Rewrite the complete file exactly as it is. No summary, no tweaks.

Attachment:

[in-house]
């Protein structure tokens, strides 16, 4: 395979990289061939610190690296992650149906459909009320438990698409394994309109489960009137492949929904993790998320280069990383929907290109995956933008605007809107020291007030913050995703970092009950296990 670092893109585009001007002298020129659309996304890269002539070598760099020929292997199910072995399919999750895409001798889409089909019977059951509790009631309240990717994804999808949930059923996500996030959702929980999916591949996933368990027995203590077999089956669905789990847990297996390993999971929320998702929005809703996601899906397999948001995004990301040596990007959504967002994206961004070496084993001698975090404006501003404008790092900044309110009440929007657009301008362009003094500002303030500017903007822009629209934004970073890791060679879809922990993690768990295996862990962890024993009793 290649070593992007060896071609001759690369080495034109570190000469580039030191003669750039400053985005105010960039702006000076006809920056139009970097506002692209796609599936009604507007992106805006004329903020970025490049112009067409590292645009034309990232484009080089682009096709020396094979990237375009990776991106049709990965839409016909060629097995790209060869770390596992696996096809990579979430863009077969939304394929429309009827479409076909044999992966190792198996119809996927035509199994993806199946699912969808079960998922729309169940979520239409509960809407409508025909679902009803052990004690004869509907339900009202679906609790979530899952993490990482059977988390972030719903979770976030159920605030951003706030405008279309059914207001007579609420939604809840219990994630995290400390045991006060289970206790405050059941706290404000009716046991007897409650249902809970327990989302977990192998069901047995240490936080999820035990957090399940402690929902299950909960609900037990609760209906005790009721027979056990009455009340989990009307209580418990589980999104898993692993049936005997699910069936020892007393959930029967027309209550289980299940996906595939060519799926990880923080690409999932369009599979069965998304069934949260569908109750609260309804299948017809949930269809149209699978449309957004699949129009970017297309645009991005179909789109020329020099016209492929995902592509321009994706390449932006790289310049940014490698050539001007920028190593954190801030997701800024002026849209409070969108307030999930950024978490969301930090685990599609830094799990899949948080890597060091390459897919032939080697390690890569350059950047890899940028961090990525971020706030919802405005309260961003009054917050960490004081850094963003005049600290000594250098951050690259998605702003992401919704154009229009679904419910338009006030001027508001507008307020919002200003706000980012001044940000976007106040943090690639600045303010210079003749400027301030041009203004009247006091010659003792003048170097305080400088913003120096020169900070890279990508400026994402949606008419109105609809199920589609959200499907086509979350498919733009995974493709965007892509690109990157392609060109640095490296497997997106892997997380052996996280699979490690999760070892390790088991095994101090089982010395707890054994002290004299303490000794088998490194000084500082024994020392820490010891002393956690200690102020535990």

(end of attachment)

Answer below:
[in-house]
């Protein structure tokens, strides 16, 4: 395979990289061939610190690296992650149906459909009320438990698409394994309109489960009137492949929904993790998320280069990383929907290109995956933008605007809107020291007030913050995703970092009950296990 670092893109585009001007002298020129659309996304890269002539070598760099020929292997199910072995399919999750895409001798889409089909019977059951509790009631309240990717994804999808949930059923996500996030959702929980999916591949996933368990027995203590077999089956669905789990847990297996390993999971929320998702929005809703996601899906397999948001995004990301040596990007959504967002994206961004070496084993001698975090404006501003404008790092900044309110009440929007657009301008362009003094500002303030500017903007822009629209934004970073890791060679879809922990993690768990295996862990962890024993009793 290649070593992007060896071609001759690369080495034109570190000469580039030191003669750039400053985005105010960039702006000076006809920056139009970097506002692209796609599936009604507007992106805006004329903020970025490049112009067409590292645009034309990232484009080089682009096709020396094979990237375009990776991106049709990965839409016909060629097995790209060869770390596992696996096809990579979430863009077969939304394929429309009827479409076909044999992966190792198996119809996927035509199994993806199946699912969808079960998922729309169940979520239409509960809407409508025909679902009803052990004690004869509907339900009202679906609790979530899952993490990482059977988390972030719903979770976030159920605030951003706030405008279309059914207001007579609420939604809840219990994630995290400390045991006060289970206790405050059941706290404000009716046991007897409650249902809970327990989302977990192998069901047995240490936080999820035990957090399940402690929902299950909960609900037990609760209906005790009721027979056990009455009340989990009307209580418990589980999104898993692993049936005997699910069936020892007393959930029967027309209550289980299940996906595939060519799926990880923080690409999932369009599979069965998304069934949260569908109750609260309804299948017809949930269809149209699978449309957004699949129009970017297309645009991005179909789109020329020099016209492929995902592509321009994706390449932006790289310049940014490698050539001007920028190593954190801030997701800024002026849209409070969108307030999930950024978490969301930090685990599609830094799990899949948080890597060091390459897919032939080697390690890569350059950047890899940028961090990525971020706030919802405005309260961003009054917050960490004081850094963003005049600290000594250098951050690259998605702003992401919704154009229009679904419910338009006030001027508001507008307020919002200003706000980012001044940000976007106040943090690639600045303010210079003749400027301030041009203004009247006091010659003792003048170097305080400088913003120096020169900070890279990508400026994402949606008419109105609809199920589609959200499907086509979350498919733009995974493709965007892509690109990157392609060109640095490296497997997106892997997380052996996280699979490690999760070892390790088991095994101090089982010395707890054994002290004299303490000794088998490194000084500082024994020392820490010891002393956690200690102020535990």